These hackers are developing apps to stop the spread of Ebola in West Africa

EbolaHackathonGroup (1)
(Virginia Bioinformatics Institute)

The rapid spread of Ebola in West Africa has blindsided foreign governments and international aid organizations since its outbreak six months ago. One group of university researchers and hackers at the Virginia Polytechnic Institute and State University in the US think they may have an answer to help stem the outbreak.

The Network Dynamics and Simulation Science Laboratory at the university’s Virginia Bioinformatics Institute is holding a hackathon this week, “The Computing for Ebola Challenge.”

This isn’t your typical hackathon with pie-in-the-sky ideas that rarely see the light of day. It has brought together at least 80 programmers from inside and outside the university to scramble through highly sophisticated synthetic data sets provided by the US Department of Defense (DOD). The data offers hackers a virtual representation of Sierra Leone, Liberia, and Guinea—the countries with the highest number of Ebola cases—including population and mapping data.

The goal is to create tangible, easy-to-use web apps for residents in these countries to use in emergency response situations.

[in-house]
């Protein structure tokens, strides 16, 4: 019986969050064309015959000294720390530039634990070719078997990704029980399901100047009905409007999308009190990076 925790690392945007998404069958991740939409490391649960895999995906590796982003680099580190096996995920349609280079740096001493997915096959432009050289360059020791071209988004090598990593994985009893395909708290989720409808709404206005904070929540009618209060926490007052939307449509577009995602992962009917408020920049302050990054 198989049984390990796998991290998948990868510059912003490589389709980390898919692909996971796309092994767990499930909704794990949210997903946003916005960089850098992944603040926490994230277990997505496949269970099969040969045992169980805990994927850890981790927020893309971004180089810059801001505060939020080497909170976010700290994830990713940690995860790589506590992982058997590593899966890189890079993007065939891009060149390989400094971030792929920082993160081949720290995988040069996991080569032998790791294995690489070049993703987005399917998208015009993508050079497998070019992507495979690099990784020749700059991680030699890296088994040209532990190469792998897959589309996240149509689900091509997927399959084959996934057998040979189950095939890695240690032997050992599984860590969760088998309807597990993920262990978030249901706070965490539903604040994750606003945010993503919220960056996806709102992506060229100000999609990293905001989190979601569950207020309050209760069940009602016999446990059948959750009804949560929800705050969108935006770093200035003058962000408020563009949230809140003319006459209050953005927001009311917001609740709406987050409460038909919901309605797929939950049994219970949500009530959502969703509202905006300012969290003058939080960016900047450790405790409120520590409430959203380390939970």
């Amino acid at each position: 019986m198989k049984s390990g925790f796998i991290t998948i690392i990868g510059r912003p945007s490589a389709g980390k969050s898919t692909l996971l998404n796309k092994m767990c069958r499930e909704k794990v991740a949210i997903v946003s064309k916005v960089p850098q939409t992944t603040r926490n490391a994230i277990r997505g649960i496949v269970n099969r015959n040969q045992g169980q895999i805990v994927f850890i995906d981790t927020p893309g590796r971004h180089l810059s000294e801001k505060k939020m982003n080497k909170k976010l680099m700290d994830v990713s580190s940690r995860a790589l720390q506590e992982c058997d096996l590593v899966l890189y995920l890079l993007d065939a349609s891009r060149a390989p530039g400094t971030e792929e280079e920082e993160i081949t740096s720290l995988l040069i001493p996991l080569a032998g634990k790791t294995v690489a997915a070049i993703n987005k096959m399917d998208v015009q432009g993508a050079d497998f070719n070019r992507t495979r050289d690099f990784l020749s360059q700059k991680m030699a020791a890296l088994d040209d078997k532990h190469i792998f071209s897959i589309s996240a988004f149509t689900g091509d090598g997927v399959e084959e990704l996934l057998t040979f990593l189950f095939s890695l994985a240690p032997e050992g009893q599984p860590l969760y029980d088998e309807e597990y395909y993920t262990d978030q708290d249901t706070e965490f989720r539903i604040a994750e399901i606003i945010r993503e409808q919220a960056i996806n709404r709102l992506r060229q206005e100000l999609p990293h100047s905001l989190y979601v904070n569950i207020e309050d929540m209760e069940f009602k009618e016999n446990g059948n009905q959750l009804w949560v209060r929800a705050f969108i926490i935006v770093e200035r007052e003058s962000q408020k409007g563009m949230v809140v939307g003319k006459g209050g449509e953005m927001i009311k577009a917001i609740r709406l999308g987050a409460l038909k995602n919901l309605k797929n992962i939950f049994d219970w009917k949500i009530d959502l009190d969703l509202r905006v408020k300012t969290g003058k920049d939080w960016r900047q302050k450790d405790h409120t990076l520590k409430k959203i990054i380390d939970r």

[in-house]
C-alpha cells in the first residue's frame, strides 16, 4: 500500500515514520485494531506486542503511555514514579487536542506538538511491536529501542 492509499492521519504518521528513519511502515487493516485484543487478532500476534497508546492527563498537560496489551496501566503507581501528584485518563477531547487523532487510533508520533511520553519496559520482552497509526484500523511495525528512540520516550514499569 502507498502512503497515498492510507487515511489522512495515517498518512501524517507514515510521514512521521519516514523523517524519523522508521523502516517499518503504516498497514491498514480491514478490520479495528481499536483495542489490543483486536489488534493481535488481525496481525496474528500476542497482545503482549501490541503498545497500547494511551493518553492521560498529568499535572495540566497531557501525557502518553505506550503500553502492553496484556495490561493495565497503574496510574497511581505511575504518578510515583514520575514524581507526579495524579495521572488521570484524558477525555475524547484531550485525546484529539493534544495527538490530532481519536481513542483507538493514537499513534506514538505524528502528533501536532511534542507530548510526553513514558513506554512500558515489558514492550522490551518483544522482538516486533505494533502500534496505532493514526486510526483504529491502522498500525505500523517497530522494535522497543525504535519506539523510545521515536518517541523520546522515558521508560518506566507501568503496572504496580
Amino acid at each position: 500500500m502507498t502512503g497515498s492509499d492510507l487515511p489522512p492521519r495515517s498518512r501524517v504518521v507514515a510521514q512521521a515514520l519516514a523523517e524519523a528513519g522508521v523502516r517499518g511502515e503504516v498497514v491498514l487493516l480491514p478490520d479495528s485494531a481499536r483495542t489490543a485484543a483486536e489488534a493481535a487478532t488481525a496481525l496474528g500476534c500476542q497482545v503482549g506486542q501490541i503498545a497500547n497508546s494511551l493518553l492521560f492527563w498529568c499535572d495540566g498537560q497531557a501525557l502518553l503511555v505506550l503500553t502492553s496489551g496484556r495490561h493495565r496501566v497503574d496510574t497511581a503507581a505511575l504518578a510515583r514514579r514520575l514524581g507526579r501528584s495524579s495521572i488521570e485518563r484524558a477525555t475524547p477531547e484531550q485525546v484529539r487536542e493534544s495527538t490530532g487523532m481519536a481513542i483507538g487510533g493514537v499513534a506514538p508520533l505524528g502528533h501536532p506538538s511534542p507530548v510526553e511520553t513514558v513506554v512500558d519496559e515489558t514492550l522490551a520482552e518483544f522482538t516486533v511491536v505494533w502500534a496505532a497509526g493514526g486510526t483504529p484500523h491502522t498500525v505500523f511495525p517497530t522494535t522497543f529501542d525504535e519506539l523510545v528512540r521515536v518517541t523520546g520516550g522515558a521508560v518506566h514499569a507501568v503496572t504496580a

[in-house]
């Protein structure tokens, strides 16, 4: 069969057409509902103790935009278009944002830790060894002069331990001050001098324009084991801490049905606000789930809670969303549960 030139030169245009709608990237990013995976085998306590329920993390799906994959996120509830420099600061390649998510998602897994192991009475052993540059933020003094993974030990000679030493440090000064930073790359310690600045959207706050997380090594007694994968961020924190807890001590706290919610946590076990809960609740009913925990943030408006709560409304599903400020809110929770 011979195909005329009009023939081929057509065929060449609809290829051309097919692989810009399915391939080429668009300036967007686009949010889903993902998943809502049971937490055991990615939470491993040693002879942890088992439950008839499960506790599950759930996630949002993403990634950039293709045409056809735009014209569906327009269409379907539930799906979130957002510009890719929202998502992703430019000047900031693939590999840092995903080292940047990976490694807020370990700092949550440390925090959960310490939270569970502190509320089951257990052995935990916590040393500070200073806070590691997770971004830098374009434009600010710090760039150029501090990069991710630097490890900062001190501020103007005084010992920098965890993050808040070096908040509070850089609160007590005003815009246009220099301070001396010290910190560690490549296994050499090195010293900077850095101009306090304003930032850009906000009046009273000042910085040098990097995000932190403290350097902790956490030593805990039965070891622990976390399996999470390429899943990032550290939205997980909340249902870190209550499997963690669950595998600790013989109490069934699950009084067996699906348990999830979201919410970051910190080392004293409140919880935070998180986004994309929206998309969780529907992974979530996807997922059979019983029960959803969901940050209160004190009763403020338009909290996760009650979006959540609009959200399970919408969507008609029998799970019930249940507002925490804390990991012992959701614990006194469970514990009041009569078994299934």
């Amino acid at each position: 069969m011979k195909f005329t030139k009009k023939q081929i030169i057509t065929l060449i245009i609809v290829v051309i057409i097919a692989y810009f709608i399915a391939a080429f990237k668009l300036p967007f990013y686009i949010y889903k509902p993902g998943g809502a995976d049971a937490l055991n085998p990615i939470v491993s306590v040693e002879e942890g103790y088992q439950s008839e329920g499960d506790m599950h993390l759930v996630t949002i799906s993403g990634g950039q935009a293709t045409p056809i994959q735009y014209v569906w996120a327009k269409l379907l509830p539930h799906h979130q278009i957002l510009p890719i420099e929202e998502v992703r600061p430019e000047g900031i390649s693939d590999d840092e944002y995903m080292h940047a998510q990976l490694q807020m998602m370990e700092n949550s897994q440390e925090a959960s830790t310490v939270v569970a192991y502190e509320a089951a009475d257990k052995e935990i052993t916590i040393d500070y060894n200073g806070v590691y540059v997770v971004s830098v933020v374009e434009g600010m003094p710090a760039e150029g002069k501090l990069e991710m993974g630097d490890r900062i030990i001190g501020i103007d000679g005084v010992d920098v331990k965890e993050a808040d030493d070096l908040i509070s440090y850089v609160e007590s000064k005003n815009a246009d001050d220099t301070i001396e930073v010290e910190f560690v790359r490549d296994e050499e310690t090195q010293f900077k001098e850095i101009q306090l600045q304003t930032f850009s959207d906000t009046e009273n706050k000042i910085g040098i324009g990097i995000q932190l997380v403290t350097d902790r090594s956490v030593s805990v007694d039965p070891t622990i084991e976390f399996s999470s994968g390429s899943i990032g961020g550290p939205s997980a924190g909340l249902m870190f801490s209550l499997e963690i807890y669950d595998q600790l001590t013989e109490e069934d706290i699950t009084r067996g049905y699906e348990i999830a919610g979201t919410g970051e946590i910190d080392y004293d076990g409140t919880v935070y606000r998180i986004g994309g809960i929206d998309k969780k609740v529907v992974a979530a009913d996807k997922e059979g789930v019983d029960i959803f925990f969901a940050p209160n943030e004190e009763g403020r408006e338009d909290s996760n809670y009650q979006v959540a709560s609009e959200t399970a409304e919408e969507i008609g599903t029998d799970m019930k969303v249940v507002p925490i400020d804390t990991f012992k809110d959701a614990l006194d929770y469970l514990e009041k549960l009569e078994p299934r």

One that’s already in the works, explains doctoral student Caitlin Rivers, is a mobile app where a user who feels he is suffering from Ebola symptoms could send a text to a public health agency to report themselves sick. In turn, the agency would send a specially outfitted vehicle-free of charge-to safely transport the individual to a hospital or critical care center, as to not spread infection.

“We wanted to leverage our skill sets to do more than just give money online,” Rivers told Quartz. “Whether that be analyses of epidemiological data or developing user platforms that are easy to use but effective, we knew we had the technology and resources to do something meaningful.”

For now, the ideas float on a webpage where hackers crowdsource their ideas. However, the team could unveil apps within two to three weeks after the hackathon ends, says Dr. Madhav Marathe, director of the laboratory and head of the project.

For Marathe, who has spent the better part of his career developing models to fight infectious diseases around the world, the size and scope of Ebola is “monumental” and requires an equally unique response to stop its further spread. The challenge is the only hackathon in the world solely dedicated to fighting the disease.

“Our goal is to help those there on the ground, albeit in a bit part, who are fighting this epidemic every day,” Marathe tells Quartz. “The work we’re doing will help coordinate NGOs, medical personnel and residents.”

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